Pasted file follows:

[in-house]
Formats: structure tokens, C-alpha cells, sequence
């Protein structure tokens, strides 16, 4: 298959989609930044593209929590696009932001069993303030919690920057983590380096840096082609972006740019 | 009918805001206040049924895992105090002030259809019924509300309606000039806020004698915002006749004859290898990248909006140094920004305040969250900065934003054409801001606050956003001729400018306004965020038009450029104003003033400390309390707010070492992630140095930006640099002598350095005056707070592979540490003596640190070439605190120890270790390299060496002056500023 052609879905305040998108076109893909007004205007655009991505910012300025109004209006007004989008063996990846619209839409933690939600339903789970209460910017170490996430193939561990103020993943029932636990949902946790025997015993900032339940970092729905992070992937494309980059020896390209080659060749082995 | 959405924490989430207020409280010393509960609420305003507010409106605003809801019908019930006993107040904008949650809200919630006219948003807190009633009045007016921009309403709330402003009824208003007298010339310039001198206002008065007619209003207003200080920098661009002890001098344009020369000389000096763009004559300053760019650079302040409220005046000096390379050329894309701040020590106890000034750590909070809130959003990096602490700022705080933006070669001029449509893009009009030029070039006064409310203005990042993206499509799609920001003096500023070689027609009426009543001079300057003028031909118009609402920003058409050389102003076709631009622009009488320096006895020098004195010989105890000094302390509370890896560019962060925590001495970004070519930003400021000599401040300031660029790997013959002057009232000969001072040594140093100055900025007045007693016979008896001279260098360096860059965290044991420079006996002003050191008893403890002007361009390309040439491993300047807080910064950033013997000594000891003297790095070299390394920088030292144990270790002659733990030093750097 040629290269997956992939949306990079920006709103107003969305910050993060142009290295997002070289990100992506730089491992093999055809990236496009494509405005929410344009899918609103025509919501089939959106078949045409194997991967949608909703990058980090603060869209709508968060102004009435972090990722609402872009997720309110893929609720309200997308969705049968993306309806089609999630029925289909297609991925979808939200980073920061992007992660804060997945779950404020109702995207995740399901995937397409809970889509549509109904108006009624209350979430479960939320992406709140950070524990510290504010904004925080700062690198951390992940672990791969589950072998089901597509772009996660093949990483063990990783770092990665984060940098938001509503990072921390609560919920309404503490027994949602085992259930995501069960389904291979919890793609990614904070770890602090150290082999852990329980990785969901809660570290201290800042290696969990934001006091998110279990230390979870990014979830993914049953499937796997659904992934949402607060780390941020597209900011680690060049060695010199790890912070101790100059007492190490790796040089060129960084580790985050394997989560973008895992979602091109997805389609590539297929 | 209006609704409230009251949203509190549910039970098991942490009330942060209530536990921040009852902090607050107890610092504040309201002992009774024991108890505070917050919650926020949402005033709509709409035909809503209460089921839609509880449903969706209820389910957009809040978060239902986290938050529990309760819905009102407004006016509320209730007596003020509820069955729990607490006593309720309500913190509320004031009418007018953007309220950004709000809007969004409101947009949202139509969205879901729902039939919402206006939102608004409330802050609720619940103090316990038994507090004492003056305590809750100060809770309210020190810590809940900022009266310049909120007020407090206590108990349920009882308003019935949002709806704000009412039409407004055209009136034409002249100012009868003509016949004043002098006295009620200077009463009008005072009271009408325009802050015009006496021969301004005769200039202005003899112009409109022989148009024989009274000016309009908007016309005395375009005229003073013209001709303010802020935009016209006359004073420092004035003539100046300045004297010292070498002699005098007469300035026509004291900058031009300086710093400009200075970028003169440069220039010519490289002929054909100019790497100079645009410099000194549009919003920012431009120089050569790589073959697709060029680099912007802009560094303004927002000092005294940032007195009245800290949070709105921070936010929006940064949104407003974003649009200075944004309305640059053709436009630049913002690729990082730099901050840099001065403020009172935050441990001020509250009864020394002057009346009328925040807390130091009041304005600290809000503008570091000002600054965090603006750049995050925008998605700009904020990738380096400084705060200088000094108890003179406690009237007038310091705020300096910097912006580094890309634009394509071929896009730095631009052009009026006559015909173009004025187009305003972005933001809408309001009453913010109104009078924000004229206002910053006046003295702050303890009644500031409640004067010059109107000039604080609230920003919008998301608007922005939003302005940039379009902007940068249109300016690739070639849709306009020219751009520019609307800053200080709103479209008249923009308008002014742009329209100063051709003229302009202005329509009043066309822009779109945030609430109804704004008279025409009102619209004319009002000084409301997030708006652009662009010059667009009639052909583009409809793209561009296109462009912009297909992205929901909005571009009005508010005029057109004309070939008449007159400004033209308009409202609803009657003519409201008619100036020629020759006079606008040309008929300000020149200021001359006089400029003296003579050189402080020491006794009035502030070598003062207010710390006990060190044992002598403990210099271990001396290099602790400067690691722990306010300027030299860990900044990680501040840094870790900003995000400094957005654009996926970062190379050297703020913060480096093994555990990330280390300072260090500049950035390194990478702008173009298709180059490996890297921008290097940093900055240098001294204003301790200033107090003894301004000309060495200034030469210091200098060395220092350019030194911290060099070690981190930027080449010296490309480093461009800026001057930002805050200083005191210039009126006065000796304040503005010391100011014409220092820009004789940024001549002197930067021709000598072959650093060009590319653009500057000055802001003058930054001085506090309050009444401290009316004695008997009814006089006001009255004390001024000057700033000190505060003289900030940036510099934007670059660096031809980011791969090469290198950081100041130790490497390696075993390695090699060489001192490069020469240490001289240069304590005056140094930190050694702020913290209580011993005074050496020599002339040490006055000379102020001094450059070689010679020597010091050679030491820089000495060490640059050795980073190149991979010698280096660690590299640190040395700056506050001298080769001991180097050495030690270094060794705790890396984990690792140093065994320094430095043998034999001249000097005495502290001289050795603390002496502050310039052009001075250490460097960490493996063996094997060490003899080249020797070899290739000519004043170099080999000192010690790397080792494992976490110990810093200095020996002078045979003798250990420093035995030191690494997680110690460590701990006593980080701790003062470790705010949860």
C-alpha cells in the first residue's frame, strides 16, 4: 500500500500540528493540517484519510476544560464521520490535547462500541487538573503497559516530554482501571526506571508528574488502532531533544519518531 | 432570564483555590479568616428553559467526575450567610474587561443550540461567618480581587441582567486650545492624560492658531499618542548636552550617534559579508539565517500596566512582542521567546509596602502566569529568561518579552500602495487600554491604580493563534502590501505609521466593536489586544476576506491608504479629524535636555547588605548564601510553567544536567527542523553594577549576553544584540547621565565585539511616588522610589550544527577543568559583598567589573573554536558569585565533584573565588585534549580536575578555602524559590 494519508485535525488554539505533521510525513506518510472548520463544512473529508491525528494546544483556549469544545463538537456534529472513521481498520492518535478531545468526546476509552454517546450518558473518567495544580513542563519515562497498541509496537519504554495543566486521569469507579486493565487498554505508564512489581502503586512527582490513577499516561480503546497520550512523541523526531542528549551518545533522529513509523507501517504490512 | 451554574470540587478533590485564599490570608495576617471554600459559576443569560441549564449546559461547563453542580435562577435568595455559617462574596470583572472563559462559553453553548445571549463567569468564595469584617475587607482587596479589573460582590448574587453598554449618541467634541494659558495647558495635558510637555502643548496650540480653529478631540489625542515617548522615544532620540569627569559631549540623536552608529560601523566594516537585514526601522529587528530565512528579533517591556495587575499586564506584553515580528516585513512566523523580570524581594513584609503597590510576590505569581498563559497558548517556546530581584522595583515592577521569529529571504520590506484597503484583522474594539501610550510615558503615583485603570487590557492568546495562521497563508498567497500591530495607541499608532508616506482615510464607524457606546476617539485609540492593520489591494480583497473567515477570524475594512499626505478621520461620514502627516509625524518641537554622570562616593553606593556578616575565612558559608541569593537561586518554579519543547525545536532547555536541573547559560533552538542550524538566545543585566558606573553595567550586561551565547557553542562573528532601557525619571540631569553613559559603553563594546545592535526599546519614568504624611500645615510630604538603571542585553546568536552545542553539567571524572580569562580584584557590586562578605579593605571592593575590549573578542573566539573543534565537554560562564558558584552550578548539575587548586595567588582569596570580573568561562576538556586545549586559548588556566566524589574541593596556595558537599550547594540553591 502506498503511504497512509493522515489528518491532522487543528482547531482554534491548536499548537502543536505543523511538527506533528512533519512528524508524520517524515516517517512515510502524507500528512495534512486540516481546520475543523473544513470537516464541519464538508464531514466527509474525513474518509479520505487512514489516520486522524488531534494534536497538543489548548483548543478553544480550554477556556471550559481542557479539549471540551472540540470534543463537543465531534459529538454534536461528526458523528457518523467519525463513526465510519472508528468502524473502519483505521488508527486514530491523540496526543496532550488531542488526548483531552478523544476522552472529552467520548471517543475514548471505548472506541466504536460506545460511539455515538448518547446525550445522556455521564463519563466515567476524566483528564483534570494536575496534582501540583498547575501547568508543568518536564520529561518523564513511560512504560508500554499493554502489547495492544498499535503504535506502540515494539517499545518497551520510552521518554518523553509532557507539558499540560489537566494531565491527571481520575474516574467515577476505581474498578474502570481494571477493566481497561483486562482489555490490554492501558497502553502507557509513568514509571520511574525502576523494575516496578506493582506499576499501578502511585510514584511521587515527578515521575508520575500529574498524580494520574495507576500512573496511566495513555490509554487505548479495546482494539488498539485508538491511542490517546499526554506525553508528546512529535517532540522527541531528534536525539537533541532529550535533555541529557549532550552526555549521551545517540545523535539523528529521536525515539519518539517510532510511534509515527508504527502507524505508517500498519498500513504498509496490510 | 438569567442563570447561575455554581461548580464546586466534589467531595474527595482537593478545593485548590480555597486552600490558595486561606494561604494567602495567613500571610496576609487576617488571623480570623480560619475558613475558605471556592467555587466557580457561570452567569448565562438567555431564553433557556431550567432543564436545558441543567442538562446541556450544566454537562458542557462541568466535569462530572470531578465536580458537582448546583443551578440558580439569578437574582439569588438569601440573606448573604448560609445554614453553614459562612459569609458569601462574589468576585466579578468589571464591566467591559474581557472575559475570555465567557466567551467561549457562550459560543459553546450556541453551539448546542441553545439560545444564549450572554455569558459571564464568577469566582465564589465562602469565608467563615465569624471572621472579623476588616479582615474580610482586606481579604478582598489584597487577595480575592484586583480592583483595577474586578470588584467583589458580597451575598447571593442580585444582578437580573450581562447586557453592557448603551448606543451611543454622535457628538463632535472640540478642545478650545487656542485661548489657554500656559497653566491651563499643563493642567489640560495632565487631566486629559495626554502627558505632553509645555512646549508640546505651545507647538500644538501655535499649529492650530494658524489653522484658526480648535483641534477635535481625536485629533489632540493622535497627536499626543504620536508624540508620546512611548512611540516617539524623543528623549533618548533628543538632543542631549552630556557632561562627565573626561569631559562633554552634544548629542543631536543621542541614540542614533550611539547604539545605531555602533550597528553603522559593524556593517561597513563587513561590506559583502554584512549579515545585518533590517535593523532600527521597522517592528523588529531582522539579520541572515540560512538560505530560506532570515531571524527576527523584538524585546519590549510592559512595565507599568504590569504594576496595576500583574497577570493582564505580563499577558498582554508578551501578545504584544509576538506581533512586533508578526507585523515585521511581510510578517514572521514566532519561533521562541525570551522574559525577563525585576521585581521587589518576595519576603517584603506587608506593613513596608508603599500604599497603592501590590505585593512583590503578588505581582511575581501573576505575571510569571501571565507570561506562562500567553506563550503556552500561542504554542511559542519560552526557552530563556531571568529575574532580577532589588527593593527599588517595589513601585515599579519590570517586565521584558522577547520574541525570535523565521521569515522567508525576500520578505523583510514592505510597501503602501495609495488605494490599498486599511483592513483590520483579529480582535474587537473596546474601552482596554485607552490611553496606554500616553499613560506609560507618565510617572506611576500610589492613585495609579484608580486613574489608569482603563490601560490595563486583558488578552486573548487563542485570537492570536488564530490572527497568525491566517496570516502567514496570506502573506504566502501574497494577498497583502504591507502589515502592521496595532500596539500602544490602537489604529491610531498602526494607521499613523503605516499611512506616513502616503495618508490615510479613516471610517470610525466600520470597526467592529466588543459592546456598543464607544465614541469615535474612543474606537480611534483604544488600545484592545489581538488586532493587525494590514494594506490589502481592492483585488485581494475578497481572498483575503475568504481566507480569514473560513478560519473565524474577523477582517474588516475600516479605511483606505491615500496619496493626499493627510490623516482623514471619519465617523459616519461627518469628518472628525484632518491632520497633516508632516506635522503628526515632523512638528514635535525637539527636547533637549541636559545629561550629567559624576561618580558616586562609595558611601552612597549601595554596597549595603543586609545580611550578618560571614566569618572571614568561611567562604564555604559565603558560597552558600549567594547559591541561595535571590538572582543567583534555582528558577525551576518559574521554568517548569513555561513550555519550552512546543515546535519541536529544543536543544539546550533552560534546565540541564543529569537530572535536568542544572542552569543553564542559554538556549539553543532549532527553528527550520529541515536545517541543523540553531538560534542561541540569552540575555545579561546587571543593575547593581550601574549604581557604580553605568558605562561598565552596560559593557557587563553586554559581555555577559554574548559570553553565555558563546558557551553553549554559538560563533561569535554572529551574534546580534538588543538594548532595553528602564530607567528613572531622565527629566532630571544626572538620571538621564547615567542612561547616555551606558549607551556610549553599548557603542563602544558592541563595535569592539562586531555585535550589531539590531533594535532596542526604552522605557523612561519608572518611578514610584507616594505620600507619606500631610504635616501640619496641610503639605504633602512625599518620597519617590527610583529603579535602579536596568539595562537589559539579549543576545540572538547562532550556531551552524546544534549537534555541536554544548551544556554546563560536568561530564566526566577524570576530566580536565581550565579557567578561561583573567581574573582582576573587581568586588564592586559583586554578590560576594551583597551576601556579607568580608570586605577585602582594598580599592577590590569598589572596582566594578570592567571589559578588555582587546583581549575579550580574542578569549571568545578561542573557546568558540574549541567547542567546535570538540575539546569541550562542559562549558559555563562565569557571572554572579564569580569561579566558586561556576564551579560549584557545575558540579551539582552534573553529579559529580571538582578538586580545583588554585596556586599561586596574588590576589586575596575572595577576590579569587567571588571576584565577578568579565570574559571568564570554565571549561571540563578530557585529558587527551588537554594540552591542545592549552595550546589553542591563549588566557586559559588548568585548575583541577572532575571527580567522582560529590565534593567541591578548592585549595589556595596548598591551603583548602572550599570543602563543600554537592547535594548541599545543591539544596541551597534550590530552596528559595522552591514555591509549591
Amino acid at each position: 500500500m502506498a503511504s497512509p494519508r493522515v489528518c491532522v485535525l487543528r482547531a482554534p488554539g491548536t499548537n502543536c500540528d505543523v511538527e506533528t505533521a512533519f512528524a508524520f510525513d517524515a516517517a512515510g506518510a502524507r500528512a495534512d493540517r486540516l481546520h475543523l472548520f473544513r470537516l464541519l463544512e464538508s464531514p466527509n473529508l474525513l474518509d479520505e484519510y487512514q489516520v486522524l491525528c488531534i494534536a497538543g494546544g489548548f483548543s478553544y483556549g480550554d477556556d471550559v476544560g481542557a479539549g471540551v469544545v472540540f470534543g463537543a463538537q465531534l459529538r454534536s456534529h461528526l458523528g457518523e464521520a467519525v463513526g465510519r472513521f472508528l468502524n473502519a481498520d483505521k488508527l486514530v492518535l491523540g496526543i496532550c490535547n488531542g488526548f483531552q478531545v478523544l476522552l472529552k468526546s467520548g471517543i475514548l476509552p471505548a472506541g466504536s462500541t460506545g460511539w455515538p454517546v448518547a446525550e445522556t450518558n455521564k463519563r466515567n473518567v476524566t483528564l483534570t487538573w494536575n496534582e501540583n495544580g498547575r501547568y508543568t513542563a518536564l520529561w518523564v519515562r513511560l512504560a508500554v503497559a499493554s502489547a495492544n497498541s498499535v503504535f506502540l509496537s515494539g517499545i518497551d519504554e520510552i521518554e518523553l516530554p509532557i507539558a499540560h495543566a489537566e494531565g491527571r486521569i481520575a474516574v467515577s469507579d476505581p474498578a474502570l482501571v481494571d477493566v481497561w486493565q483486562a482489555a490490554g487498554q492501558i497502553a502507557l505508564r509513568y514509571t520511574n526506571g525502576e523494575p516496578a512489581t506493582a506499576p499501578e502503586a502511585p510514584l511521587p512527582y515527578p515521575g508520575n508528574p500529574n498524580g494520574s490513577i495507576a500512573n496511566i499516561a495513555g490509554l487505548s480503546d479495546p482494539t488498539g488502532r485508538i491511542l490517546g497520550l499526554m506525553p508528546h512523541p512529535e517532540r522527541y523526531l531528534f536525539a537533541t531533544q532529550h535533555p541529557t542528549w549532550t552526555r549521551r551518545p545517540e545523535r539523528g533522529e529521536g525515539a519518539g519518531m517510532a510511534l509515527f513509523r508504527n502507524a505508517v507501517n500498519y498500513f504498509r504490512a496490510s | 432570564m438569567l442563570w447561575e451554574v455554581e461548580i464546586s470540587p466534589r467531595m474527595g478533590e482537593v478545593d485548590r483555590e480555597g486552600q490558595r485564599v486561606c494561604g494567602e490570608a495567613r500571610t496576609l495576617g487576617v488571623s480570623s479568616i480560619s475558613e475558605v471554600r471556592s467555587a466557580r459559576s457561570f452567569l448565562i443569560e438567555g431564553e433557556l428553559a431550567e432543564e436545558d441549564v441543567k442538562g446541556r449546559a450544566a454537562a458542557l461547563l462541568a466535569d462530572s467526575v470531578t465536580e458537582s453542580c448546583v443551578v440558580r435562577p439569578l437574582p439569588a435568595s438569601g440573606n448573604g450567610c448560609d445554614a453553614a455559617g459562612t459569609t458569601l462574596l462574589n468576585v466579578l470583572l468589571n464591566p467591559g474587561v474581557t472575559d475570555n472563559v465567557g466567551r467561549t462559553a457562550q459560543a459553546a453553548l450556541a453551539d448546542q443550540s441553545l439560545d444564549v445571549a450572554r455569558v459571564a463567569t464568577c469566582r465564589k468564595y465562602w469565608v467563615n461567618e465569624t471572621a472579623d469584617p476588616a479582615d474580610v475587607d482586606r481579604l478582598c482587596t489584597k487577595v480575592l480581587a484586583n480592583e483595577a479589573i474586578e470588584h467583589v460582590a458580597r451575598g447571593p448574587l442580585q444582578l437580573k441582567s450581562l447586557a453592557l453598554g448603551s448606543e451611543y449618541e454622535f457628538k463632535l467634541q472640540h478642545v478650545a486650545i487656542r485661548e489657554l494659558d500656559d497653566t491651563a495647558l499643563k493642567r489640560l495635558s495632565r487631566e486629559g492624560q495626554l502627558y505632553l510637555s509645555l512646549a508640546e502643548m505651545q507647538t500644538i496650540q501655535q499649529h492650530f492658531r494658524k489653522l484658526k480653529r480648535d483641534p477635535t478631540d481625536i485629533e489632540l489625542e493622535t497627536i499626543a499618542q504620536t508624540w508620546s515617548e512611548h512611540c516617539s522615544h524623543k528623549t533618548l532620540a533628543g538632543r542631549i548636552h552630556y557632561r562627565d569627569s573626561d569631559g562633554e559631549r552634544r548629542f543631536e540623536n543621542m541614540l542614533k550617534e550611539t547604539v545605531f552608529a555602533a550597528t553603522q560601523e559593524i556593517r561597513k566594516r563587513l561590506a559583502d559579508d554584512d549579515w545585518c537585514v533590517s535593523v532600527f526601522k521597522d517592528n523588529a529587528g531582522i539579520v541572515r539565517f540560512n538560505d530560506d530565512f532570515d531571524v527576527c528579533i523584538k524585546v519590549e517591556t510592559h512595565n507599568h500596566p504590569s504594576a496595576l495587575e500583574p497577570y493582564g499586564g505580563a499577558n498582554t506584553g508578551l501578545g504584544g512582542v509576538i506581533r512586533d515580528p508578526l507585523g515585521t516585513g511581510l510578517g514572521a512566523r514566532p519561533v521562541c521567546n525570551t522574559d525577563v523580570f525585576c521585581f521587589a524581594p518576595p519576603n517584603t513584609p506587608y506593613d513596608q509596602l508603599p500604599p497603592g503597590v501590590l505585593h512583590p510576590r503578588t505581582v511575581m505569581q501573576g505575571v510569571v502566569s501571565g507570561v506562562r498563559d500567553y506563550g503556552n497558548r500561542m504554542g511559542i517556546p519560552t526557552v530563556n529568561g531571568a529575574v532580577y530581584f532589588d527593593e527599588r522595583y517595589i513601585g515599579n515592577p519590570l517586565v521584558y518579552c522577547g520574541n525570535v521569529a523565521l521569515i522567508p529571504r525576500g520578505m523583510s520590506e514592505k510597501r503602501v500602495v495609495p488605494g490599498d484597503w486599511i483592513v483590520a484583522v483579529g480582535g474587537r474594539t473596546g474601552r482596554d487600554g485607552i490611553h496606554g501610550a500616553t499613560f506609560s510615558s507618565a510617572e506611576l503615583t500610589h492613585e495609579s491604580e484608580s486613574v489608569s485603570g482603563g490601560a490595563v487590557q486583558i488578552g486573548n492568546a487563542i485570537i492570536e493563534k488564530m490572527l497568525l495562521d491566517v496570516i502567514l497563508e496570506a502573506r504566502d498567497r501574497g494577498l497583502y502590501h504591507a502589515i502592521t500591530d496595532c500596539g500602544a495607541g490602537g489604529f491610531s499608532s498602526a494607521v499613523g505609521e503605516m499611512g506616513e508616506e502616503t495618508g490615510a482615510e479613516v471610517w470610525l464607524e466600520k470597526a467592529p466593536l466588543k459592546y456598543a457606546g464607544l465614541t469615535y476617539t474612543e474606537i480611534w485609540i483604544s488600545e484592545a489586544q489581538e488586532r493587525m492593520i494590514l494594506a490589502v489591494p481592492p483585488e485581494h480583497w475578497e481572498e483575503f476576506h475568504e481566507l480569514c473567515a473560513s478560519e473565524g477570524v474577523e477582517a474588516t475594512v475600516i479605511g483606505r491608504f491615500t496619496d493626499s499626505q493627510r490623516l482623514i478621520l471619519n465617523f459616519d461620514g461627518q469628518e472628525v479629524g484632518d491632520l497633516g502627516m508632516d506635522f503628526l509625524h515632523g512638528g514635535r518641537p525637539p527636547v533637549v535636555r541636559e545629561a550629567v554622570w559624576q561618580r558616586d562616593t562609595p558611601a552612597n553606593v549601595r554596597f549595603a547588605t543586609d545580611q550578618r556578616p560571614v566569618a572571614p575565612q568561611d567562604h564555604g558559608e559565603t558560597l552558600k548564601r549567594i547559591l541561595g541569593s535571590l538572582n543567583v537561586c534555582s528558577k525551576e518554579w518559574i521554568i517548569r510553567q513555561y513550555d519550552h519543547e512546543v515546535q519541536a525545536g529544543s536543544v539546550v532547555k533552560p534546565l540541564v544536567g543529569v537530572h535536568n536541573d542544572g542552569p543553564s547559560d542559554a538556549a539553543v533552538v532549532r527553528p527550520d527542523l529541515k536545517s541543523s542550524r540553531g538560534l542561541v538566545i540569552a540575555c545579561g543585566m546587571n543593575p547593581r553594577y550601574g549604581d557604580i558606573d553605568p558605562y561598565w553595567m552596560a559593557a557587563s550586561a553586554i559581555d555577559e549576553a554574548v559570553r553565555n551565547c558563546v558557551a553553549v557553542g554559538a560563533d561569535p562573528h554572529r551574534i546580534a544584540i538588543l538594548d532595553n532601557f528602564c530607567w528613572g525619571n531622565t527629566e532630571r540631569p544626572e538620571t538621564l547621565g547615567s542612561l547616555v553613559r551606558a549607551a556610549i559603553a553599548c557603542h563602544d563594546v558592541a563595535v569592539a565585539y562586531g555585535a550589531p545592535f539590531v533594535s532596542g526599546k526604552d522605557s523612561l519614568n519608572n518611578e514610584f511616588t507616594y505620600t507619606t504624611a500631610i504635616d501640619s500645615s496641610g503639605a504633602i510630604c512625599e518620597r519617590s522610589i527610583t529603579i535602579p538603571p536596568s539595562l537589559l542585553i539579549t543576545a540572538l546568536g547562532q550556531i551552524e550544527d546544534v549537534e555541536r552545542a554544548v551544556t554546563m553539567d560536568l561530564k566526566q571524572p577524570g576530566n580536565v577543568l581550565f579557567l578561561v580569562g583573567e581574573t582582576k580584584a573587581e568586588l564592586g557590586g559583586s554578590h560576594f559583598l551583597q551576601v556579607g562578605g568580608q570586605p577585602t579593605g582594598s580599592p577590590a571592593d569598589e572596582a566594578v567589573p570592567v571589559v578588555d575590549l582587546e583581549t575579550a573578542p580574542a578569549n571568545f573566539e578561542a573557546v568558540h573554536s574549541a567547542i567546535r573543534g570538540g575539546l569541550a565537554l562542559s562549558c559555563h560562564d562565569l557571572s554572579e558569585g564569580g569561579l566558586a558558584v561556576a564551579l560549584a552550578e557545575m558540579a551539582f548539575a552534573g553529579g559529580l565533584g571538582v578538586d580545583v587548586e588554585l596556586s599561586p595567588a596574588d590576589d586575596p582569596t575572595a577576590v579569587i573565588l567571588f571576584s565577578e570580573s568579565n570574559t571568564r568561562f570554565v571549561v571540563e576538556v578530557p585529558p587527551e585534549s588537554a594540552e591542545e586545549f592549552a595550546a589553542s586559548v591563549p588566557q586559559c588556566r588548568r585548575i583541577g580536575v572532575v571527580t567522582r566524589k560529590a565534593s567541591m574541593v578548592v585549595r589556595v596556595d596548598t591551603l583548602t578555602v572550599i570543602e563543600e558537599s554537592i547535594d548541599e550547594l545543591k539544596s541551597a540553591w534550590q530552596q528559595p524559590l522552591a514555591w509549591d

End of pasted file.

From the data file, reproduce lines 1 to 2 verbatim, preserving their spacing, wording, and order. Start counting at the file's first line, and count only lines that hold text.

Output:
[in-house]
Formats: structure tokens, C-alpha cells, sequence